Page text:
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|Charles Dickens' A Christmas Carol (1923) Feature|
"This lunatic, in letting Scrooge's nephew out, had|
let two other people in. They were portly gentlemen,
pleasant to behold, and now stood, with their hats off,
in Scrooge's office. They had books and papers in
their hands, and bowed to him.
'Scrooge and Marley's, I believe,' said one of the
gentlemen, referring to his list. 'Have I the pleasure
of addressing Mr. Scrooge, or Mr. Marley?'
'Mr. Marley has been dead these seven years,'
Scrooge replied. 'He died seven years ago, this very
'We have no doubt his liberality is well represented
by his surviving partner,' said the gentleman, presenting
It certainly was; for they had been two kindred
spirits. At the ominous word 'liberality,' Scrooge
frowned, and shook his head, and handed the credentials
'At this festive season of the year, Mr. Scrooge,'
said the gentleman, taking up a pen, 'it is more than
usually desirable that we should make some slight
provision for the Poor and Destitute, who suffer
greatly at the present time. Many thousands are in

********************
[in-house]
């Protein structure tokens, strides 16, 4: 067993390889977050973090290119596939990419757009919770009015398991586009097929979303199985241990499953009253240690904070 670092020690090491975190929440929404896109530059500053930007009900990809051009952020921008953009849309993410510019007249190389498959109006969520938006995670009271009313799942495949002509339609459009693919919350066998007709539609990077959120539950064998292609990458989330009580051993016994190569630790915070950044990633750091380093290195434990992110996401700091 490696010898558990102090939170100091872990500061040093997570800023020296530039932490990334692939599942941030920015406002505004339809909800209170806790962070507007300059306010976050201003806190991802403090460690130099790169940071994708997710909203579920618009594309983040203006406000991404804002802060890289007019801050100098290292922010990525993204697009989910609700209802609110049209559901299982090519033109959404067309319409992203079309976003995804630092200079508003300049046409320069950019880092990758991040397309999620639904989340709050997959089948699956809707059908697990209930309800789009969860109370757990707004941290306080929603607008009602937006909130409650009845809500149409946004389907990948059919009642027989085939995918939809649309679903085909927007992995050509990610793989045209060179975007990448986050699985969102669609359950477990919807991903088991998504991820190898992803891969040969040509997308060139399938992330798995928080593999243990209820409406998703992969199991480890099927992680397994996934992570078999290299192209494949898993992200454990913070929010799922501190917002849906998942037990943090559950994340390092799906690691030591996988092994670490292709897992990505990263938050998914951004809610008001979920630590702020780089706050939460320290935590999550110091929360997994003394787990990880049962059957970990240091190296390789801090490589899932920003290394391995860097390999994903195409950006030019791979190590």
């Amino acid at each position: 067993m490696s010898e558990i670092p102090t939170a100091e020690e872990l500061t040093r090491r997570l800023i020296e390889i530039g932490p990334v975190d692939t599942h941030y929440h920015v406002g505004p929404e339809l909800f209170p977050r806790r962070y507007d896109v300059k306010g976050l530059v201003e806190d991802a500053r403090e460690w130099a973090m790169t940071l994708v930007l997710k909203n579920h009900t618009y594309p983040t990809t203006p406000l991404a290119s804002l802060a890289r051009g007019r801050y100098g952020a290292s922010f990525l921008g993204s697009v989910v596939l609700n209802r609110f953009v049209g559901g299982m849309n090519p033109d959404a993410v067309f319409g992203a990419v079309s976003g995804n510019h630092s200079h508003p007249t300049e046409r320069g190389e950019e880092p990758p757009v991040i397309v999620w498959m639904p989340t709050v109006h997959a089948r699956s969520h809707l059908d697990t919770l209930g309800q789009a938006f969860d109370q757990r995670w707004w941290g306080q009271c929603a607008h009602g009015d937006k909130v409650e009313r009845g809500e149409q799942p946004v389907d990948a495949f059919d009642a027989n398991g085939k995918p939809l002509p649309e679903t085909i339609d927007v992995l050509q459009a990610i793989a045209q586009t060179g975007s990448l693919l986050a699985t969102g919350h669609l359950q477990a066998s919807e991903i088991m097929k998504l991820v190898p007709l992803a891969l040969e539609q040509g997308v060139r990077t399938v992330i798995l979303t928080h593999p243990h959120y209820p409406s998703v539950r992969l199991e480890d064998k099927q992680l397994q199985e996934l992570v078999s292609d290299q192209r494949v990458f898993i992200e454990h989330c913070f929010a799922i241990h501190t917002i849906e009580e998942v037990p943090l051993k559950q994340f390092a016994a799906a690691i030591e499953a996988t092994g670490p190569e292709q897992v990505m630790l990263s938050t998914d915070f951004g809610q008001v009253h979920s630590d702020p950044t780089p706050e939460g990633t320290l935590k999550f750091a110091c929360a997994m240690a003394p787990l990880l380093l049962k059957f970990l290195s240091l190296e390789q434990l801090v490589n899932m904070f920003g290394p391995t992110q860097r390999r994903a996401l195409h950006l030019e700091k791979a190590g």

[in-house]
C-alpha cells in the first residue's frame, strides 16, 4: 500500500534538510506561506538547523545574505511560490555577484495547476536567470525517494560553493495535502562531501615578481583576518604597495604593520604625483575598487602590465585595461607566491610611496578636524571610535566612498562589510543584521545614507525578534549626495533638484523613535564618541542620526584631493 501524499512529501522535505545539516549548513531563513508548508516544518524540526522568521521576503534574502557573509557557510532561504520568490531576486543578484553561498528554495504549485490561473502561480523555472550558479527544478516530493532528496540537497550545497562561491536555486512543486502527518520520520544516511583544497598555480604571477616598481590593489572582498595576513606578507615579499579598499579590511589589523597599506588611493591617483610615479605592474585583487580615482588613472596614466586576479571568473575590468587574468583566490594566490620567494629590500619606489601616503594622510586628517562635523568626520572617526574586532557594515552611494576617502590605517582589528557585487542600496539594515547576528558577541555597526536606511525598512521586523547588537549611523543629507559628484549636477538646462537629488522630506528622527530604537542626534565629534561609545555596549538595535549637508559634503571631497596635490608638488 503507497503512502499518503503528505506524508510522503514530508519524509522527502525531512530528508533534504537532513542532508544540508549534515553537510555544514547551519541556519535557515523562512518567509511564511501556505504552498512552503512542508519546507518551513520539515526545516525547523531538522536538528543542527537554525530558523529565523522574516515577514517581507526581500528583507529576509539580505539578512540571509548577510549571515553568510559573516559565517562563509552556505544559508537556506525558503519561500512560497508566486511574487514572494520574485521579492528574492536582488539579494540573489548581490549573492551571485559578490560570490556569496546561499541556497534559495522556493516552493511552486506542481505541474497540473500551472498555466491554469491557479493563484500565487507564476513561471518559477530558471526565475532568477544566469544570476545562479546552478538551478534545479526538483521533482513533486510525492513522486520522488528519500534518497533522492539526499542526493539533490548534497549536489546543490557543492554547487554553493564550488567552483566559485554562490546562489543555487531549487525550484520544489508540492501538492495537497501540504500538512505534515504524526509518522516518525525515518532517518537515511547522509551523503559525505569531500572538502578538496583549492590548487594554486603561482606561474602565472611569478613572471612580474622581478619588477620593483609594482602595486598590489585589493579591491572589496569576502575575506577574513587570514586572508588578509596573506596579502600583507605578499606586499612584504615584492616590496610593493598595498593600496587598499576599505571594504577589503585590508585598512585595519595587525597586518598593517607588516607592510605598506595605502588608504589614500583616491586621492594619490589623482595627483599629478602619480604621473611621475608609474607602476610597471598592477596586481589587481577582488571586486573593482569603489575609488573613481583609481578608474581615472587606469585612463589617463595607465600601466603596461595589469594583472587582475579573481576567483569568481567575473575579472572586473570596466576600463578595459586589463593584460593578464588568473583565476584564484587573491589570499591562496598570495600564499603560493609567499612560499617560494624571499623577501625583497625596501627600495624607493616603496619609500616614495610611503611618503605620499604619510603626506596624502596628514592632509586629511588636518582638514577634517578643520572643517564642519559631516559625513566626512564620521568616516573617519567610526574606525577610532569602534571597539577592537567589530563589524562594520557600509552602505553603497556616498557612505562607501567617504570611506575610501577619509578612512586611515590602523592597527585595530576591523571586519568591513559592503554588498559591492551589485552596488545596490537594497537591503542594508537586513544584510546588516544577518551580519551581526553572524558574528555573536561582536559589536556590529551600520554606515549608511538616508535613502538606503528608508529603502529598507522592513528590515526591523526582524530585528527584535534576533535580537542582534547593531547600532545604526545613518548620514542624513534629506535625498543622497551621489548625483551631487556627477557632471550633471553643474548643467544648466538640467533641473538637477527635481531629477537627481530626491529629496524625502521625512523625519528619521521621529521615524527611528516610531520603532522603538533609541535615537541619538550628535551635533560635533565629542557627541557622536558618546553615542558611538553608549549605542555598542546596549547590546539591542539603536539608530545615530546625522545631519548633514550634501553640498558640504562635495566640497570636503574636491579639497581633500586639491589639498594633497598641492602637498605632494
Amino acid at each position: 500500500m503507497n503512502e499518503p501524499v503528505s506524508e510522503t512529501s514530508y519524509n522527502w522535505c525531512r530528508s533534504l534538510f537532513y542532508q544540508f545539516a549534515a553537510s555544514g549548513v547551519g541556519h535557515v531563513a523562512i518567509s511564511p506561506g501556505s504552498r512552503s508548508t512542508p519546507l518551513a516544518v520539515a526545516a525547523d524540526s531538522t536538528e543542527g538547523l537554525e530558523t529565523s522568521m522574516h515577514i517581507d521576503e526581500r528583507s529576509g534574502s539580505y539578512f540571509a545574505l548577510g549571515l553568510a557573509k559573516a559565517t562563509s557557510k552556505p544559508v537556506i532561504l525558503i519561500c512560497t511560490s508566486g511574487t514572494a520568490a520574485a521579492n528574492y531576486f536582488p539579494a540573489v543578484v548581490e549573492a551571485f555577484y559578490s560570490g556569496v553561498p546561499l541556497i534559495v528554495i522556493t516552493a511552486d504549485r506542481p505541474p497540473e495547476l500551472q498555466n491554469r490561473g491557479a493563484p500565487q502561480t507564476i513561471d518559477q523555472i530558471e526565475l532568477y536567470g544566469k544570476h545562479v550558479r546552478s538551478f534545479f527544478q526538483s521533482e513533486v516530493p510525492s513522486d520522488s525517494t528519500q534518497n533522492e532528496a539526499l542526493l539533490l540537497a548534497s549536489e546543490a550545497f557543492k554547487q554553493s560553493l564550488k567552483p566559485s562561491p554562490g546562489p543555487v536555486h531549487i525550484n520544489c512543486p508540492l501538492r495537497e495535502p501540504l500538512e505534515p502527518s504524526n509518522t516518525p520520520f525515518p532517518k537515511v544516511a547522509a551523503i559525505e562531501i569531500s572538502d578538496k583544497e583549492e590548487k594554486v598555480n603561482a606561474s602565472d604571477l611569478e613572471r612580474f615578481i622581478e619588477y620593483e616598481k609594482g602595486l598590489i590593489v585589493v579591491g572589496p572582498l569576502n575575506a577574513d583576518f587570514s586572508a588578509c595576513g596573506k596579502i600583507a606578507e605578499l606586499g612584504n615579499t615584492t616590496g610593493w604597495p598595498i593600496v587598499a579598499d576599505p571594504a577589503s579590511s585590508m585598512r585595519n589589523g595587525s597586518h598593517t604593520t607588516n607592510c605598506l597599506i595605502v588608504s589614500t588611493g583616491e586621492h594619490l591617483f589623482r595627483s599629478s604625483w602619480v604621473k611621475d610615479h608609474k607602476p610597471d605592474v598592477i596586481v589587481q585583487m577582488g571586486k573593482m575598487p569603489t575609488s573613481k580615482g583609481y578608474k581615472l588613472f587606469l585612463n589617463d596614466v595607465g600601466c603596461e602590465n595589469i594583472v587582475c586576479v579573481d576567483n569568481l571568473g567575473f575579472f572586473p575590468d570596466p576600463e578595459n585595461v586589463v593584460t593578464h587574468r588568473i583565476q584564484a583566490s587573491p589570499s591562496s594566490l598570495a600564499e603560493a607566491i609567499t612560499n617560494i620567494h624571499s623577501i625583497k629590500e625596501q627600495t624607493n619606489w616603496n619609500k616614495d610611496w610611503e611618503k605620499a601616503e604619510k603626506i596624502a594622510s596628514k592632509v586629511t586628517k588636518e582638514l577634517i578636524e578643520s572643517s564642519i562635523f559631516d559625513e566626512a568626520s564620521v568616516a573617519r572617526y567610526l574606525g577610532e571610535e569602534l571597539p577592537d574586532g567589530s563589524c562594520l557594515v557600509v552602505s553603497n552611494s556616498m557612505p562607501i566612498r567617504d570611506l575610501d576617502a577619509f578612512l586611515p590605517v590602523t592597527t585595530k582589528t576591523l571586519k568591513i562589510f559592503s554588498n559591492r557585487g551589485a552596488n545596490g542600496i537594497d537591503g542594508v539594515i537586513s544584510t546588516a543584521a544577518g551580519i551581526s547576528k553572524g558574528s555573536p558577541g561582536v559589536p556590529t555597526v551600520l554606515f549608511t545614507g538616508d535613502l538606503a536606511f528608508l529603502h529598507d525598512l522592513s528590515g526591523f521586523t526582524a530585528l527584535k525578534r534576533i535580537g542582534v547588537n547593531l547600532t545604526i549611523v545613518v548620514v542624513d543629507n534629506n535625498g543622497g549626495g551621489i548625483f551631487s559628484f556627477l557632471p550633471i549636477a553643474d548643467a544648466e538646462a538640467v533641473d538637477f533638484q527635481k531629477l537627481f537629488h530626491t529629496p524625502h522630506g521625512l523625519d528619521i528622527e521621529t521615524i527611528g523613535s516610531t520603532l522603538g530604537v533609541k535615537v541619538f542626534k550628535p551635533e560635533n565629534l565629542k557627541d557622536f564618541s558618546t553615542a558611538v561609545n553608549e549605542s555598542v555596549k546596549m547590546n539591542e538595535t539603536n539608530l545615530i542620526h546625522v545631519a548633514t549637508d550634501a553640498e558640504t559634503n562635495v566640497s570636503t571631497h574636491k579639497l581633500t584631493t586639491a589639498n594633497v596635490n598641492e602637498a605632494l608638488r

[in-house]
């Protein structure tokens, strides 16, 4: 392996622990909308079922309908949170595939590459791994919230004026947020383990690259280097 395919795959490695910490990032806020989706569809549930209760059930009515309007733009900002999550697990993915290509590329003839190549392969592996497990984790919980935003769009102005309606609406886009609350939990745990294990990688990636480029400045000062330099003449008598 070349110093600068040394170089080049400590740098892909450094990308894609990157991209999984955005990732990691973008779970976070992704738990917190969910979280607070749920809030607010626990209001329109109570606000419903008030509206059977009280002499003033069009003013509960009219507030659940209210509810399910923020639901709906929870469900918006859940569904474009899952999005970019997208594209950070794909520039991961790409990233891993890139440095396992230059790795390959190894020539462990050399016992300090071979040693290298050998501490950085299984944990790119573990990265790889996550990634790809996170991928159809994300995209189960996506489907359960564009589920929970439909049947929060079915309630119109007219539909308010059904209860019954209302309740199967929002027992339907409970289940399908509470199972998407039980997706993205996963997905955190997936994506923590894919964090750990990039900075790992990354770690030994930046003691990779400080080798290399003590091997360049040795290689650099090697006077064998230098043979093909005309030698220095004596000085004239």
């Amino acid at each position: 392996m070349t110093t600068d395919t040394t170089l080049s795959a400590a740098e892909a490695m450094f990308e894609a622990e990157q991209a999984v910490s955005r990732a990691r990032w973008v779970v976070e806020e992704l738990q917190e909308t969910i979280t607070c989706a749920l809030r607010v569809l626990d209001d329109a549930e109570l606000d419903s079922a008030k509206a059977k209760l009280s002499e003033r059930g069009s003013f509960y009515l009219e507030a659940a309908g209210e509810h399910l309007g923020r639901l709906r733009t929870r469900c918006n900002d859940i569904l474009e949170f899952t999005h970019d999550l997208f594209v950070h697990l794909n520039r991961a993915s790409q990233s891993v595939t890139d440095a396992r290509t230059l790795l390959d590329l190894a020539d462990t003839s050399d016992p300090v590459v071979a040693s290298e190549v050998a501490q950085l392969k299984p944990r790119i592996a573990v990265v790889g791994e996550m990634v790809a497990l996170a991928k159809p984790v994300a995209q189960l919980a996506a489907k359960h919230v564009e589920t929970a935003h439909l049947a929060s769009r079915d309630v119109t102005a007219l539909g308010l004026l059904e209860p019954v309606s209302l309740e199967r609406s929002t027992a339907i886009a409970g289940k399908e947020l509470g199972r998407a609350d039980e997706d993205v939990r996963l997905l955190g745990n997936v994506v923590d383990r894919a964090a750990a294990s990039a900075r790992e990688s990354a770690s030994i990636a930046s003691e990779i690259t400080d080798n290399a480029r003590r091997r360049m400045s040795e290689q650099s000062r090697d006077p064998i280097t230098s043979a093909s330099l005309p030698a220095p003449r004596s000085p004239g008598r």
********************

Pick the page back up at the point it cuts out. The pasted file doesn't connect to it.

want of common necessaries; hundreds of thousands
are in want of common comforts, sir.'
'Are there no prisons?' asked Scrooge.
'Plenty of prisons,' said the gentleman, laying down
the pen again.
'And the Union workhouses?' demanded Scrooge.
'Are they still in operation?'
'They are. Still,' returned the gentleman, 'I wish
I could say they were not.'
'The Treadmill and the Poor Law are in full vigour,
then?' said Scrooge.
'Both very busy, sir.'
'Oh! I was afraid, from what you said at first,
that something had occurred to stop them in their
useful course,' said Scrooge. 'I'm very glad to
'Under the impression that they scarcely furnish
Christian cheer of mind or body to the multitude,'
returned the gentleman, 'a few of us are endeavouring
to raise a fund to buy the Poor some meat and drink.
and means of warmth. We choose this time, because
it is a time, of all others, when Want is keenly felt,
and Abundance rejoices. What shall I put you down for?'
'Nothing!' Scrooge replied.
'You wish to be anonymous?'
'I wish to be left alone,' said Scrooge. 'Since you
ask me what I wish, gentlemen, that is my answer.
I don't make merry myself at Christmas and I can't
afford to make idle people merry. I help to support
the establishments I have mentioned -- they cost
enough; and those who are badly off must go there.'
'Many can't go there; and many would rather die.'
If they would rather die,' said Scrooge, 'they had
better do it, and decrease the surplus population."
- A Christmas Carol, Stave 1: Marley's Ghost